HowTo: develop multiple choice questionnaire

Nine primary guidelines at Tomorrow’s Professor Blog — here is the intro:

Multiple-choice items have a number of advantages. First, multiple-choice items can measure various kinds of knowledge, including students’ understanding of terminology, facts, principles, methods, and procedures, as well as their ability to apply, interpret, and justify. When carefully designed, multiple-choice items can assess higher-order thinking skills as shown in Example 1, (below) in which students are required to generalize, analyze, and make inferences about data in a medical patient case.

Multiple-choice items are less ambiguous than short-answer items, thereby providing a more focused assessment of student knowledge. Multiple-choice items are superior to true-false items in several ways: on true-false items, students can receive credit for knowing that a statement is incorrect, without knowing what is correct. Multiple-choice items offer greater reliability than true-false items as the opportunity for guessing is reduced with the larger number of options. Finally, an instructor can diagnose misunderstanding by analyzing the incorrect options chosen by students.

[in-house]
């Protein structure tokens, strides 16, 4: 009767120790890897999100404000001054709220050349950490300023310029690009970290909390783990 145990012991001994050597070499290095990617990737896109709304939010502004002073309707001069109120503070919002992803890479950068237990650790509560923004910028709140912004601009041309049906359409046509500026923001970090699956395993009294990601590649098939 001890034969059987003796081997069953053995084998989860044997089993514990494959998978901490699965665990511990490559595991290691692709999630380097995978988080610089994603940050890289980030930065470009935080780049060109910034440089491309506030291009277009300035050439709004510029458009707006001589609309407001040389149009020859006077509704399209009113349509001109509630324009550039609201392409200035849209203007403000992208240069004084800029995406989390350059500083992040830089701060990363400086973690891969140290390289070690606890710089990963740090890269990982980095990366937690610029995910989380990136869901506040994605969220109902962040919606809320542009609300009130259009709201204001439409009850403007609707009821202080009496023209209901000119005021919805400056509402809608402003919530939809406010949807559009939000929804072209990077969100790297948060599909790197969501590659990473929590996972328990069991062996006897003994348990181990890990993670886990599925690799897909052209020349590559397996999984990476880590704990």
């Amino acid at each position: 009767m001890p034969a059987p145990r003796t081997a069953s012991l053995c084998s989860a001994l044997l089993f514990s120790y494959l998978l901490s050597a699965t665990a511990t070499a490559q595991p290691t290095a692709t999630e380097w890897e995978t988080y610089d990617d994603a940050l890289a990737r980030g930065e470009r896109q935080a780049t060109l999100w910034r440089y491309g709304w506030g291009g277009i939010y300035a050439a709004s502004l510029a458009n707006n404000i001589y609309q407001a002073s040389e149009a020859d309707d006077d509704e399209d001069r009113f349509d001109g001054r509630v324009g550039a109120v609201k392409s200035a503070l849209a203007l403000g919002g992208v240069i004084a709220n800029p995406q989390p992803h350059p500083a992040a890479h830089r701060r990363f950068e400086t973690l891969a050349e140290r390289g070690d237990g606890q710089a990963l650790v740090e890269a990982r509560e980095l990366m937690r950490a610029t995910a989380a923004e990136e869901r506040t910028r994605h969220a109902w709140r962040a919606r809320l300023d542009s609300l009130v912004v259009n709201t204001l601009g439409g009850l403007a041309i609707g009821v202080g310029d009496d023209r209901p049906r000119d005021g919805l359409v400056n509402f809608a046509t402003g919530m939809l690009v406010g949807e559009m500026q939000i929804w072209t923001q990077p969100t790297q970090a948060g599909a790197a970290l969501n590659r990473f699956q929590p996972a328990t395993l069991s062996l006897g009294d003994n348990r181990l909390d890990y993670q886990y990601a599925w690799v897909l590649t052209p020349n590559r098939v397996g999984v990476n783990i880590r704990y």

A disadvantage of multiple-choice items is that they require developing incorrect, yet plausible, options that can be difficult for the instructor to create. In addition, multiple-choice questions do not allow instructors to measure students’ ability to organize and present ideas. Finally, because it is much easier to create multiple-choice items that test recall and recognition rather than higher order thinking, multiple-choice exams run the risk of not assessing the deep learning that many instructors consider important.

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